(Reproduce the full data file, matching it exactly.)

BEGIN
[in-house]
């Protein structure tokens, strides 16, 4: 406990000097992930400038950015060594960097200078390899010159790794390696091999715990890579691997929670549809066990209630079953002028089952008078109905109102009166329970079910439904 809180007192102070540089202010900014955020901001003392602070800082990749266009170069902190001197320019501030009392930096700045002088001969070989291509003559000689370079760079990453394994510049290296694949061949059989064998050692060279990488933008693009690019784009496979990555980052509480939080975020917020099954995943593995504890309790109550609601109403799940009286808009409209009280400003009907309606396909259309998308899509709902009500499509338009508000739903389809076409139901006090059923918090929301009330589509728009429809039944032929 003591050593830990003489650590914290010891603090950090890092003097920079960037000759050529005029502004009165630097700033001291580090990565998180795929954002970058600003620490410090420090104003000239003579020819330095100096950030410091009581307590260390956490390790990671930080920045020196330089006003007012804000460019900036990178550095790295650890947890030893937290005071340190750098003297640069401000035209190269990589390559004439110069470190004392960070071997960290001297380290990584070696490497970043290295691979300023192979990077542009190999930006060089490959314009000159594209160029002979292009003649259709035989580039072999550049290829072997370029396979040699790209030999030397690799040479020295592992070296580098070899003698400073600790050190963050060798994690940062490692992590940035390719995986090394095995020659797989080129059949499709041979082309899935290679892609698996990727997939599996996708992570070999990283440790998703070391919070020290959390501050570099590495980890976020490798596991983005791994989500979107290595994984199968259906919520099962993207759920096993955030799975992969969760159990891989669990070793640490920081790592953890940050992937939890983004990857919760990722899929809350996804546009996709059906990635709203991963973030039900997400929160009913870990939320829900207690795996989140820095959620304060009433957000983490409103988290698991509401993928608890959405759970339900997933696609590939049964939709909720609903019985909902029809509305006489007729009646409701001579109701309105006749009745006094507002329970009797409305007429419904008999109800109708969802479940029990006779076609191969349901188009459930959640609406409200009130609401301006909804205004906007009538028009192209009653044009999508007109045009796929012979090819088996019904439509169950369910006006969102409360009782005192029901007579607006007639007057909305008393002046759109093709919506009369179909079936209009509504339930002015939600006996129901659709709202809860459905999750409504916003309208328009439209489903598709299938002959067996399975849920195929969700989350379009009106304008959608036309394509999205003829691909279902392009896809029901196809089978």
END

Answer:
[in-house]
């Protein structure tokens, strides 16, 4: 406990000097992930400038950015060594960097200078390899010159790794390696091999715990890579691997929670549809066990209630079953002028089952008078109905109102009166329970079910439904 809180007192102070540089202010900014955020901001003392602070800082990749266009170069902190001197320019501030009392930096700045002088001969070989291509003559000689370079760079990453394994510049290296694949061949059989064998050692060279990488933008693009690019784009496979990555980052509480939080975020917020099954995943593995504890309790109550609601109403799940009286808009409209009280400003009907309606396909259309998308899509709902009500499509338009508000739903389809076409139901006090059923918090929301009330589509728009429809039944032929 003591050593830990003489650590914290010891603090950090890092003097920079960037000759050529005029502004009165630097700033001291580090990565998180795929954002970058600003620490410090420090104003000239003579020819330095100096950030410091009581307590260390956490390790990671930080920045020196330089006003007012804000460019900036990178550095790295650890947890030893937290005071340190750098003297640069401000035209190269990589390559004439110069470190004392960070071997960290001297380290990584070696490497970043290295691979300023192979990077542009190999930006060089490959314009000159594209160029002979292009003649259709035989580039072999550049290829072997370029396979040699790209030999030397690799040479020295592992070296580098070899003698400073600790050190963050060798994690940062490692992590940035390719995986090394095995020659797989080129059949499709041979082309899935290679892609698996990727997939599996996708992570070999990283440790998703070391919070020290959390501050570099590495980890976020490798596991983005791994989500979107290595994984199968259906919520099962993207759920096993955030799975992969969760159990891989669990070793640490920081790592953890940050992937939890983004990857919760990722899929809350996804546009996709059906990635709203991963973030039900997400929160009913870990939320829900207690795996989140820095959620304060009433957000983490409103988290698991509401993928608890959405759970339900997933696609590939049964939709909720609903019985909902029809509305006489007729009646409701001579109701309105006749009745006094507002329970009797409305007429419904008999109800109708969802479940029990006779076609191969349901188009459930959640609406409200009130609401301006909804205004906007009538028009192209009653044009999508007109045009796929012979090819088996019904439509169950369910006006969102409360009782005192029901007579607006007639007057909305008393002046759109093709919506009369179909079936209009509504339930002015939600006996129901659709709202809860459905999750409504916003309208328009439209489903598709299938002959067996399975849920195929969700989350379009009106304008959608036309394509999205003829691909279902392009896809029901196809089978």